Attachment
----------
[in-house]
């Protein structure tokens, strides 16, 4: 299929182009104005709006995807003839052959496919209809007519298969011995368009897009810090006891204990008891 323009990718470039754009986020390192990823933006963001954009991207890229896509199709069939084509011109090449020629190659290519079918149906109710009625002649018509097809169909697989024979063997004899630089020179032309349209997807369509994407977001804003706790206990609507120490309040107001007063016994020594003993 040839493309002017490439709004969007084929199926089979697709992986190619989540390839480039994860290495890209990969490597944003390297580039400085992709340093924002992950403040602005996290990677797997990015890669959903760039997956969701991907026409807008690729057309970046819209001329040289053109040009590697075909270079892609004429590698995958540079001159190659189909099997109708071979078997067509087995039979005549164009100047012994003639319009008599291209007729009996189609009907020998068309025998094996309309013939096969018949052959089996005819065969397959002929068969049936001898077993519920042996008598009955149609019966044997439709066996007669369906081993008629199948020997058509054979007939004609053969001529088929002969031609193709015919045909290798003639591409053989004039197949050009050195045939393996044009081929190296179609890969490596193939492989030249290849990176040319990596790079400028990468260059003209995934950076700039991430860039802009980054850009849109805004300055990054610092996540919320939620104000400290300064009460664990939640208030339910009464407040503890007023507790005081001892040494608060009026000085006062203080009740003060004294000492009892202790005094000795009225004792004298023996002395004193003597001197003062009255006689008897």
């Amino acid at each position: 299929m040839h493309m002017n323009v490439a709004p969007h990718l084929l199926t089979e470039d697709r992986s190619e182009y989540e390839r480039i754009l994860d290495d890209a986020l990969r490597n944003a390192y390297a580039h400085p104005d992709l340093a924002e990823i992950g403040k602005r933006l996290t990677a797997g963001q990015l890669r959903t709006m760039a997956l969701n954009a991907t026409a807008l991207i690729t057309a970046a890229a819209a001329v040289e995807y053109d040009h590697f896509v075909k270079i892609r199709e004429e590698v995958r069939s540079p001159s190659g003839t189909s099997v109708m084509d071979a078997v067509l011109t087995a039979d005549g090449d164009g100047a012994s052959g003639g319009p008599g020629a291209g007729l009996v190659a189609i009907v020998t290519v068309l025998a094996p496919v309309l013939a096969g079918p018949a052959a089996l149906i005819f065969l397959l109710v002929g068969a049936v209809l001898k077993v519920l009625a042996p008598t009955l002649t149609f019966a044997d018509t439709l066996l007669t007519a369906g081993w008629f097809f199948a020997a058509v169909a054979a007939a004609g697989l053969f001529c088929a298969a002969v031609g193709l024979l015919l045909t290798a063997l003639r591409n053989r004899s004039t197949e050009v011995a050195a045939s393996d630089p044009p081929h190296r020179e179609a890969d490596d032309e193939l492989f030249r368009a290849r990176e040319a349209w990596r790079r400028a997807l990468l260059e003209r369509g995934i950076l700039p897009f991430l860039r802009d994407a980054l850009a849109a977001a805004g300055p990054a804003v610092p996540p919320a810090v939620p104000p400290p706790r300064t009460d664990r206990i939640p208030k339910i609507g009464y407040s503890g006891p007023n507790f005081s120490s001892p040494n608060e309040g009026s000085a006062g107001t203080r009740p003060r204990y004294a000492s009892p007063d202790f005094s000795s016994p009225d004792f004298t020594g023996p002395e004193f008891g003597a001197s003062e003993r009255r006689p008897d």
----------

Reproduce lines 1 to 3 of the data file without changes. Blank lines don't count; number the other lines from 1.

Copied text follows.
[in-house]
């Protein structure tokens, strides 16, 4: 299929182009104005709006995807003839052959496919209809007519298969011995368009897009810090006891204990008891 323009990718470039754009986020390192990823933006963001954009991207890229896509199709069939084509011109090449020629190659290519079918149906109710009625002649018509097809169909697989024979063997004899630089020179032309349209997807369509994407977001804003706790206990609507120490309040107001007063016994020594003993 040839493309002017490439709004969007084929199926089979697709992986190619989540390839480039994860290495890209990969490597944003390297580039400085992709340093924002992950403040602005996290990677797997990015890669959903760039997956969701991907026409807008690729057309970046819209001329040289053109040009590697075909270079892609004429590698995958540079001159190659189909099997109708071979078997067509087995039979005549164009100047012994003639319009008599291209007729009996189609009907020998068309025998094996309309013939096969018949052959089996005819065969397959002929068969049936001898077993519920042996008598009955149609019966044997439709066996007669369906081993008629199948020997058509054979007939004609053969001529088929002969031609193709015919045909290798003639591409053989004039197949050009050195045939393996044009081929190296179609890969490596193939492989030249290849990176040319990596790079400028990468260059003209995934950076700039991430860039802009980054850009849109805004300055990054610092996540919320939620104000400290300064009460664990939640208030339910009464407040503890007023507790005081001892040494608060009026000085006062203080009740003060004294000492009892202790005094000795009225004792004298023996002395004193003597001197003062009255006689008897």
């Amino acid at each position: 299929m040839h493309m002017n323009v490439a709004p969007h990718l084929l199926t089979e470039d697709r992986s190619e182009y989540e390839r480039i754009l994860d290495d890209a986020l990969r490597n944003a390192y390297a580039h400085p104005d992709l340093a924002e990823i992950g403040k602005r933006l996290t990677a797997g963001q990015l890669r959903t709006m760039a997956l969701n954009a991907t026409a807008l991207i690729t057309a970046a890229a819209a001329v040289e995807y053109d040009h590697f896509v075909k270079i892609r199709e004429e590698v995958r069939s540079p001159s190659g003839t189909s099997v109708m084509d071979a078997v067509l011109t087995a039979d005549g090449d164009g100047a012994s052959g003639g319009p008599g020629a291209g007729l009996v190659a189609i009907v020998t290519v068309l025998a094996p496919v309309l013939a096969g079918p018949a052959a089996l149906i005819f065969l397959l109710v002929g068969a049936v209809l001898k077993v519920l009625a042996p008598t009955l002649t149609f019966a044997d018509t439709l066996l007669t007519a369906g081993w008629f097809f199948a020997a058509v169909a054979a007939a004609g697989l053969f001529c088929a298969a002969v031609g193709l024979l015919l045909t290798a063997l003639r591409n053989r004899s004039t197949e050009v011995a050195a045939s393996d630089p044009p081929h190296r020179e179609a890969d490596d032309e193939l492989f030249r368009a290849r990176e040319a349209w990596r790079r400028a997807l990468l260059e003209r369509g995934i950076l700039p897009f991430l860039r802009d994407a980054l850009a849109a977001a805004g300055p990054a804003v610092p996540p919320a810090v939620p104000p400290p706790r300064t009460d664990r206990i939640p208030k339910i609507g009464y407040s503890g006891p007023n507790f005081s120490s001892p040494n608060e309040g009026s000085a006062g107001t203080r009740p003060r204990y004294a000492s009892p007063d202790f005094s000795s016994p009225d004792f004298t020594g023996p002395e004193f008891g003597a001197s003062e003993r009255r006689p008897d």